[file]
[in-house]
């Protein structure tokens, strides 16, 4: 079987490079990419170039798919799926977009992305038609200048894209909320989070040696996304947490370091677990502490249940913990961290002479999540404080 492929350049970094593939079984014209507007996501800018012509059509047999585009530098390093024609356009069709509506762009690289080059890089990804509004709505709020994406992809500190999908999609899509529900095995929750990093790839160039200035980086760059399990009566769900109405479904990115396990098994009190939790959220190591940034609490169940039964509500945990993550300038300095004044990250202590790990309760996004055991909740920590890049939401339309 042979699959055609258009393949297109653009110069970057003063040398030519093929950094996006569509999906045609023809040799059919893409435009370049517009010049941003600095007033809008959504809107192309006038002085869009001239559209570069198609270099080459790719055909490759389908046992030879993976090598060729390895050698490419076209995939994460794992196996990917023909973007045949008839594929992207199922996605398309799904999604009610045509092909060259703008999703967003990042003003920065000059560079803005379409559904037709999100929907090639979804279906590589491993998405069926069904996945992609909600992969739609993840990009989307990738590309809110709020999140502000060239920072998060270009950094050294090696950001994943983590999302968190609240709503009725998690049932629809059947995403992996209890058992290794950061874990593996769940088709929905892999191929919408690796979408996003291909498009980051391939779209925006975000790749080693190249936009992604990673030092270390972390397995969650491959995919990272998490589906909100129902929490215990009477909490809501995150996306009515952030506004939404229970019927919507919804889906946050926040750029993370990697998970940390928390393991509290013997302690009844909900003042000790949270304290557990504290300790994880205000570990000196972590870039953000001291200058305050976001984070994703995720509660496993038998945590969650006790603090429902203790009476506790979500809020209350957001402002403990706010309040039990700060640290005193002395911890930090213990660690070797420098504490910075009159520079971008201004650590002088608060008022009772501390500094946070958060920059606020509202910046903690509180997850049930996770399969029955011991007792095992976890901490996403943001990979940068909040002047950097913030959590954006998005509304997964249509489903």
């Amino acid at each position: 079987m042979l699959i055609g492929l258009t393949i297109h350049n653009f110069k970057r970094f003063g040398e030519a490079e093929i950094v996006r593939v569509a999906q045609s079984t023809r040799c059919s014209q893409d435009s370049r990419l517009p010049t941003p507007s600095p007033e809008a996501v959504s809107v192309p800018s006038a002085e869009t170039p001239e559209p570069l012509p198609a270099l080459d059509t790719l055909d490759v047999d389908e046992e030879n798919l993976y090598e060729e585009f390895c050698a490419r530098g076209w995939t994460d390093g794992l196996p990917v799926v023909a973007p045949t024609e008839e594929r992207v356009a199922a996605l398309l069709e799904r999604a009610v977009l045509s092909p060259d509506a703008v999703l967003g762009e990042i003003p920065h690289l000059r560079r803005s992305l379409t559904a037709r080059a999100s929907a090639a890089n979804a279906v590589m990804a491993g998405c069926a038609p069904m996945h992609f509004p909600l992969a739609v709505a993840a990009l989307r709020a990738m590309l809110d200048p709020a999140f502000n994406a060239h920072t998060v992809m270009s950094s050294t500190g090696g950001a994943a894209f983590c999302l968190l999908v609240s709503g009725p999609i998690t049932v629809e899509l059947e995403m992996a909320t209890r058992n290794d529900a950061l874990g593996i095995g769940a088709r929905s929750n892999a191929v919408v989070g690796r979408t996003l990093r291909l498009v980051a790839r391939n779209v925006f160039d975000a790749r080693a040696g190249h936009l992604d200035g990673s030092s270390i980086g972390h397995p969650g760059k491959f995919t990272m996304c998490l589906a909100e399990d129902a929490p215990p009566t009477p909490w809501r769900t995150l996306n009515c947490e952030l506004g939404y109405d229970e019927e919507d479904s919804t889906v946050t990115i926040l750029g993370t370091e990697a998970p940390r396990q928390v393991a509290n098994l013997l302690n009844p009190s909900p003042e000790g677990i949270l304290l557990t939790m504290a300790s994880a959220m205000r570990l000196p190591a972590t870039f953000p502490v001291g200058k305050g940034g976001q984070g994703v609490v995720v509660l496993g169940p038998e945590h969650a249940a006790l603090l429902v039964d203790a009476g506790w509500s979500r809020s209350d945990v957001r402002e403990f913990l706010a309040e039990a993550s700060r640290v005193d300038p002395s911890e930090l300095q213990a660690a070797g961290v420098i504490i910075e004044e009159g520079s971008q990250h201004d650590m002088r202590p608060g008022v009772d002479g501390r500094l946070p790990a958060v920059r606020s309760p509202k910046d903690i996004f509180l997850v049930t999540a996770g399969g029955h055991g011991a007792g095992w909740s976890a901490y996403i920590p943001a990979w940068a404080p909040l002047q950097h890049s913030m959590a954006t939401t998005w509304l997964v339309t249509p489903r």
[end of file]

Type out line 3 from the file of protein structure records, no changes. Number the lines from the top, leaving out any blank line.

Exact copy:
């Amino acid at each position: 079987m042979l699959i055609g492929l258009t393949i297109h350049n653009f110069k970057r970094f003063g040398e030519a490079e093929i950094v996006r593939v569509a999906q045609s079984t023809r040799c059919s014209q893409d435009s370049r990419l517009p010049t941003p507007s600095p007033e809008a996501v959504s809107v192309p800018s006038a002085e869009t170039p001239e559209p570069l012509p198609a270099l080459d059509t790719l055909d490759v047999d389908e046992e030879n798919l993976y090598e060729e585009f390895c050698a490419r530098g076209w995939t994460d390093g794992l196996p990917v799926v023909a973007p045949t024609e008839e594929r992207v356009a199922a996605l398309l069709e799904r999604a009610v977009l045509s092909p060259d509506a703008v999703l967003g762009e990042i003003p920065h690289l000059r560079r803005s992305l379409t559904a037709r080059a999100s929907a090639a890089n979804a279906v590589m990804a491993g998405c069926a038609p069904m996945h992609f509004p909600l992969a739609v709505a993840a990009l989307r709020a990738m590309l809110d200048p709020a999140f502000n994406a060239h920072t998060v992809m270009s950094s050294t500190g090696g950001a994943a894209f983590c999302l968190l999908v609240s709503g009725p999609i998690t049932v629809e899509l059947e995403m992996a909320t209890r058992n290794d529900a950061l874990g593996i095995g769940a088709r929905s929750n892999a191929v919408v989070g690796r979408t996003l990093r291909l498009v980051a790839r391939n779209v925006f160039d975000a790749r080693a040696g190249h936009l992604d200035g990673s030092s270390i980086g972390h397995p969650g760059k491959f995919t990272m996304c998490l589906a909100e399990d129902a929490p215990p009566t009477p909490w809501r769900t995150l996306n009515c947490e952030l506004g939404y109405d229970e019927e919507d479904s919804t889906v946050t990115i926040l750029g993370t370091e990697a998970p940390r396990q928390v393991a509290n098994l013997l302690n009844p009190s909900p003042e000790g677990i949270l304290l557990t939790m504290a300790s994880a959220m205000r570990l000196p190591a972590t870039f953000p502490v001291g200058k305050g940034g976001q984070g994703v609490v995720v509660l496993g169940p038998e945590h969650a249940a006790l603090l429902v039964d203790a009476g506790w509500s979500r809020s209350d945990v957001r402002e403990f913990l706010a309040e039990a993550s700060r640290v005193d300038p002395s911890e930090l300095q213990a660690a070797g961290v420098i504490i910075e004044e009159g520079s971008q990250h201004d650590m002088r202590p608060g008022v009772d002479g501390r500094l946070p790990a958060v920059r606020s309760p509202k910046d903690i996004f509180l997850v049930t999540a996770g399969g029955h055991g011991a007792g095992w909740s976890a901490y996403i920590p943001a990979w940068a404080p909040l002047q950097h890049s913030m959590a954006t939401t998005w509304l997964v339309t249509p489903r």